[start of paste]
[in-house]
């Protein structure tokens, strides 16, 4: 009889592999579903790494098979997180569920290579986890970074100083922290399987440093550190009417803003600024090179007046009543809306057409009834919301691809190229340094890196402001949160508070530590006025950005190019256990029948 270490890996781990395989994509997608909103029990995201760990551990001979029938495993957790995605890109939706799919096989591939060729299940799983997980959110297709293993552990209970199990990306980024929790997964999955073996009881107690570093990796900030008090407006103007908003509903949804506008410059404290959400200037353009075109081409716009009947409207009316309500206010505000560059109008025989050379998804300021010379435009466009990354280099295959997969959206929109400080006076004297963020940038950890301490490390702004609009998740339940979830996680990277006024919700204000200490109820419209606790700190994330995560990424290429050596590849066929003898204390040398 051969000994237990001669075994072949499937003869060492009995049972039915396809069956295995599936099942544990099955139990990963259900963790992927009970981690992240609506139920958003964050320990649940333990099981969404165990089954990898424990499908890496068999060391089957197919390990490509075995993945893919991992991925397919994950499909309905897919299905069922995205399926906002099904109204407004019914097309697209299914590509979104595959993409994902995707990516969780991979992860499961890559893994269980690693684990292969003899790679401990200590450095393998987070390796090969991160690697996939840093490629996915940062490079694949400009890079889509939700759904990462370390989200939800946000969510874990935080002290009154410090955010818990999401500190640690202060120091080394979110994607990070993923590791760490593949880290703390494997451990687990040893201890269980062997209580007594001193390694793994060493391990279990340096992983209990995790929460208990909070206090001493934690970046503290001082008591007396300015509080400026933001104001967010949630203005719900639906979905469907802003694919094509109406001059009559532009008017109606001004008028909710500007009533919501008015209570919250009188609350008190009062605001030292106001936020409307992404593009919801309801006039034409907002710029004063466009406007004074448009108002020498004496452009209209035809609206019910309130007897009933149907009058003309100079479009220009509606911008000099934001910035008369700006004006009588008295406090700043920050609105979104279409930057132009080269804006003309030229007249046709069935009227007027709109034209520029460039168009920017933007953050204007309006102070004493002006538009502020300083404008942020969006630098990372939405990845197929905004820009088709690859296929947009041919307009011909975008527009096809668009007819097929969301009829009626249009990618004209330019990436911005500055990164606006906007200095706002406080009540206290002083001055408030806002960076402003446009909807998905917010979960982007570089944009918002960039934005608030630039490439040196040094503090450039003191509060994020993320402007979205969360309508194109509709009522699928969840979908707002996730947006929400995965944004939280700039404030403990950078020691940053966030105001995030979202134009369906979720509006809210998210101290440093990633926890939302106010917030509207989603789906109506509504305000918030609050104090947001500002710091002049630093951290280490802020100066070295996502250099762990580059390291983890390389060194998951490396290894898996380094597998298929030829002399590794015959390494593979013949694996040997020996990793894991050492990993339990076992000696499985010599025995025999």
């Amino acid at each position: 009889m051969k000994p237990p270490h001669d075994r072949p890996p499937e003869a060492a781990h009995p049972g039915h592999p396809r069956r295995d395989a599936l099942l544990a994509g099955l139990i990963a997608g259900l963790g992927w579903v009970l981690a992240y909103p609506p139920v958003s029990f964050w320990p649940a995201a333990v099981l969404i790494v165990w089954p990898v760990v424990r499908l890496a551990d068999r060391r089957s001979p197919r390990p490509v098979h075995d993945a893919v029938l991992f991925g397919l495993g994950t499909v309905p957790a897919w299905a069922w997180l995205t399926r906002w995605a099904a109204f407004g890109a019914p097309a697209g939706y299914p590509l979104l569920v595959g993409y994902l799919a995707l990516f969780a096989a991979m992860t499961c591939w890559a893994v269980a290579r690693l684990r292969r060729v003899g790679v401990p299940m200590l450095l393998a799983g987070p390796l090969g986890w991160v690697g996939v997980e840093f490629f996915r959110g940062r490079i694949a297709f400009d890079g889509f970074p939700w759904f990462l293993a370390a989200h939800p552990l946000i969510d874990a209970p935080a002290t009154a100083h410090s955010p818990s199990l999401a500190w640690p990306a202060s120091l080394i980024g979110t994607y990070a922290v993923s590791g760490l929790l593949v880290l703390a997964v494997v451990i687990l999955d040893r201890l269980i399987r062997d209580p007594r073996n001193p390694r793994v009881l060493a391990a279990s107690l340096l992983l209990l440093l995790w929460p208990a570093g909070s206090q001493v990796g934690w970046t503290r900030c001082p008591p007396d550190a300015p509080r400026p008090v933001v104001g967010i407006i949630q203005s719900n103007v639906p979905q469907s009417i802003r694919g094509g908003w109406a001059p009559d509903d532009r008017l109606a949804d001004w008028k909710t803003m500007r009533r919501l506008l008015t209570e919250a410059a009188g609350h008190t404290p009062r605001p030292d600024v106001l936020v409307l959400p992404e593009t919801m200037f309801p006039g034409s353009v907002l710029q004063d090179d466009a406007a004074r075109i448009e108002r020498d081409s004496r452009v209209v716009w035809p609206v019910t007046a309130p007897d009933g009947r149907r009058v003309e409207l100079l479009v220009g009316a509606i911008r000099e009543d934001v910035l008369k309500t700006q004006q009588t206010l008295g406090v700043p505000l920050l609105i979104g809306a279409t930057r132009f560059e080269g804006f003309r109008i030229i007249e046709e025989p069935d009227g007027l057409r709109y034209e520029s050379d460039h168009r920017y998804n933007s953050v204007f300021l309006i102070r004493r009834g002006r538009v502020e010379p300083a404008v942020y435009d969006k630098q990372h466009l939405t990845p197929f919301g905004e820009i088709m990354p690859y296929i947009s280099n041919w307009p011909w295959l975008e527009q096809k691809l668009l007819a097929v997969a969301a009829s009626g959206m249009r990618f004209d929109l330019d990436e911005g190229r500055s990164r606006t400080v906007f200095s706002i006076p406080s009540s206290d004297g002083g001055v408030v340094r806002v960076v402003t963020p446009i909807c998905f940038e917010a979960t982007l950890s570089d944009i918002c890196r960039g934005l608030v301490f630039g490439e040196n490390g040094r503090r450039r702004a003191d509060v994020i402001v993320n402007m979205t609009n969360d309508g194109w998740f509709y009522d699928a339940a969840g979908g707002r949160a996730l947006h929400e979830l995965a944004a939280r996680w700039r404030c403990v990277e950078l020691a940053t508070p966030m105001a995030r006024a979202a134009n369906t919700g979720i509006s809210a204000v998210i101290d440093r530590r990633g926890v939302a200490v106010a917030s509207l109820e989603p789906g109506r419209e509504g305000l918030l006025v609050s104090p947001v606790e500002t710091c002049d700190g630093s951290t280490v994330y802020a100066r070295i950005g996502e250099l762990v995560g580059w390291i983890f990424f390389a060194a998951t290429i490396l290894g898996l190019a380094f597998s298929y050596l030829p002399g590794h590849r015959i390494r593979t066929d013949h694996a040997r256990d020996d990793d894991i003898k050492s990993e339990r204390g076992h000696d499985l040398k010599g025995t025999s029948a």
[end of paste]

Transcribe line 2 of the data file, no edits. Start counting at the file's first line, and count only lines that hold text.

């Protein structure tokens, strides 16, 4: 009889592999579903790494098979997180569920290579986890970074100083922290399987440093550190009417803003600024090179007046009543809306057409009834919301691809190229340094890196402001949160508070530590006025950005190019256990029948 270490890996781990395989994509997608909103029990995201760990551990001979029938495993957790995605890109939706799919096989591939060729299940799983997980959110297709293993552990209970199990990306980024929790997964999955073996009881107690570093990796900030008090407006103007908003509903949804506008410059404290959400200037353009075109081409716009009947409207009316309500206010505000560059109008025989050379998804300021010379435009466009990354280099295959997969959206929109400080006076004297963020940038950890301490490390702004609009998740339940979830996680990277006024919700204000200490109820419209606790700190994330995560990424290429050596590849066929003898204390040398 051969000994237990001669075994072949499937003869060492009995049972039915396809069956295995599936099942544990099955139990990963259900963790992927009970981690992240609506139920958003964050320990649940333990099981969404165990089954990898424990499908890496068999060391089957197919390990490509075995993945893919991992991925397919994950499909309905897919299905069922995205399926906002099904109204407004019914097309697209299914590509979104595959993409994902995707990516969780991979992860499961890559893994269980690693684990292969003899790679401990200590450095393998987070390796090969991160690697996939840093490629996915940062490079694949400009890079889509939700759904990462370390989200939800946000969510874990935080002290009154410090955010818990999401500190640690202060120091080394979110994607990070993923590791760490593949880290703390494997451990687990040893201890269980062997209580007594001193390694793994060493391990279990340096992983209990995790929460208990909070206090001493934690970046503290001082008591007396300015509080400026933001104001967010949630203005719900639906979905469907802003694919094509109406001059009559532009008017109606001004008028909710500007009533919501008015209570919250009188609350008190009062605001030292106001936020409307992404593009919801309801006039034409907002710029004063466009406007004074448009108002020498004496452009209209035809609206019910309130007897009933149907009058003309100079479009220009509606911008000099934001910035008369700006004006009588008295406090700043920050609105979104279409930057132009080269804006003309030229007249046709069935009227007027709109034209520029460039168009920017933007953050204007309006102070004493002006538009502020300083404008942020969006630098990372939405990845197929905004820009088709690859296929947009041919307009011909975008527009096809668009007819097929969301009829009626249009990618004209330019990436911005500055990164606006906007200095706002406080009540206290002083001055408030806002960076402003446009909807998905917010979960982007570089944009918002960039934005608030630039490439040196040094503090450039003191509060994020993320402007979205969360309508194109509709009522699928969840979908707002996730947006929400995965944004939280700039404030403990950078020691940053966030105001995030979202134009369906979720509006809210998210101290440093990633926890939302106010917030509207989603789906109506509504305000918030609050104090947001500002710091002049630093951290280490802020100066070295996502250099762990580059390291983890390389060194998951490396290894898996380094597998298929030829002399590794015959390494593979013949694996040997020996990793894991050492990993339990076992000696499985010599025995025999």